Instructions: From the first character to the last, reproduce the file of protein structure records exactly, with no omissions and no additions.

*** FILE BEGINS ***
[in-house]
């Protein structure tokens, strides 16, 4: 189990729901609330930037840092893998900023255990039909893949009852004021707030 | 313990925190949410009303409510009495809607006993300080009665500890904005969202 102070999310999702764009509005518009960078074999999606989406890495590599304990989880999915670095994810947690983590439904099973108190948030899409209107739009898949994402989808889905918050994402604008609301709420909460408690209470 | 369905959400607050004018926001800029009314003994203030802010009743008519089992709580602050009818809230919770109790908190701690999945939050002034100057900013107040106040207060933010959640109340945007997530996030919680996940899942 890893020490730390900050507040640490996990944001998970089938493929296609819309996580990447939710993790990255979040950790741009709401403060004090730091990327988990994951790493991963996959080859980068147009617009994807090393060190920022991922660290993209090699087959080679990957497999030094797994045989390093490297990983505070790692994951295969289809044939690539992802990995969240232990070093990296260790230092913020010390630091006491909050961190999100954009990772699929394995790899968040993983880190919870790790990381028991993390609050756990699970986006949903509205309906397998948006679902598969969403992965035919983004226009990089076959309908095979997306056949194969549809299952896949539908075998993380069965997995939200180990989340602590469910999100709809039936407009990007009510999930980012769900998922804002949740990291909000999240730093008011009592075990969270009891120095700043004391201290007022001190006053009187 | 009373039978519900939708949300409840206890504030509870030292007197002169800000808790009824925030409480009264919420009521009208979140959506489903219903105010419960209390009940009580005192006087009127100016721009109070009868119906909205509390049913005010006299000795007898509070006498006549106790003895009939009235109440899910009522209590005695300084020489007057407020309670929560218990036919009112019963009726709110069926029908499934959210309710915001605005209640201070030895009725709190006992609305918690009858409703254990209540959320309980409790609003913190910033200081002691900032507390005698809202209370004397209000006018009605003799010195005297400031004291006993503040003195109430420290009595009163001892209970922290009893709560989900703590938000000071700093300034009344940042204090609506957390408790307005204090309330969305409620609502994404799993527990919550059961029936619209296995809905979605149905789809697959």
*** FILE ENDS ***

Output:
[in-house]
């Protein structure tokens, strides 16, 4: 189990729901609330930037840092893998900023255990039909893949009852004021707030 | 313990925190949410009303409510009495809607006993300080009665500890904005969202 102070999310999702764009509005518009960078074999999606989406890495590599304990989880999915670095994810947690983590439904099973108190948030899409209107739009898949994402989808889905918050994402604008609301709420909460408690209470 | 369905959400607050004018926001800029009314003994203030802010009743008519089992709580602050009818809230919770109790908190701690999945939050002034100057900013107040106040207060933010959640109340945007997530996030919680996940899942 890893020490730390900050507040640490996990944001998970089938493929296609819309996580990447939710993790990255979040950790741009709401403060004090730091990327988990994951790493991963996959080859980068147009617009994807090393060190920022991922660290993209090699087959080679990957497999030094797994045989390093490297990983505070790692994951295969289809044939690539992802990995969240232990070093990296260790230092913020010390630091006491909050961190999100954009990772699929394995790899968040993983880190919870790790990381028991993390609050756990699970986006949903509205309906397998948006679902598969969403992965035919983004226009990089076959309908095979997306056949194969549809299952896949539908075998993380069965997995939200180990989340602590469910999100709809039936407009990007009510999930980012769900998922804002949740990291909000999240730093008011009592075990969270009891120095700043004391201290007022001190006053009187 | 009373039978519900939708949300409840206890504030509870030292007197002169800000808790009824925030409480009264919420009521009208979140959506489903219903105010419960209390009940009580005192006087009127100016721009109070009868119906909205509390049913005010006299000795007898509070006498006549106790003895009939009235109440899910009522209590005695300084020489007057407020309670929560218990036919009112019963009726709110069926029908499934959210309710915001605005209640201070030895009725709190006992609305918690009858409703254990209540959320309980409790609003913190910033200081002691900032507390005698809202209370004397209000006018009605003799010195005297400031004291006993503040003195109430420290009595009163001892209970922290009893709560989900703590938000000071700093300034009344940042204090609506957390408790307005204090309330969305409620609502994404799993527990919550059961029936619209296995809905979605149905789809697959």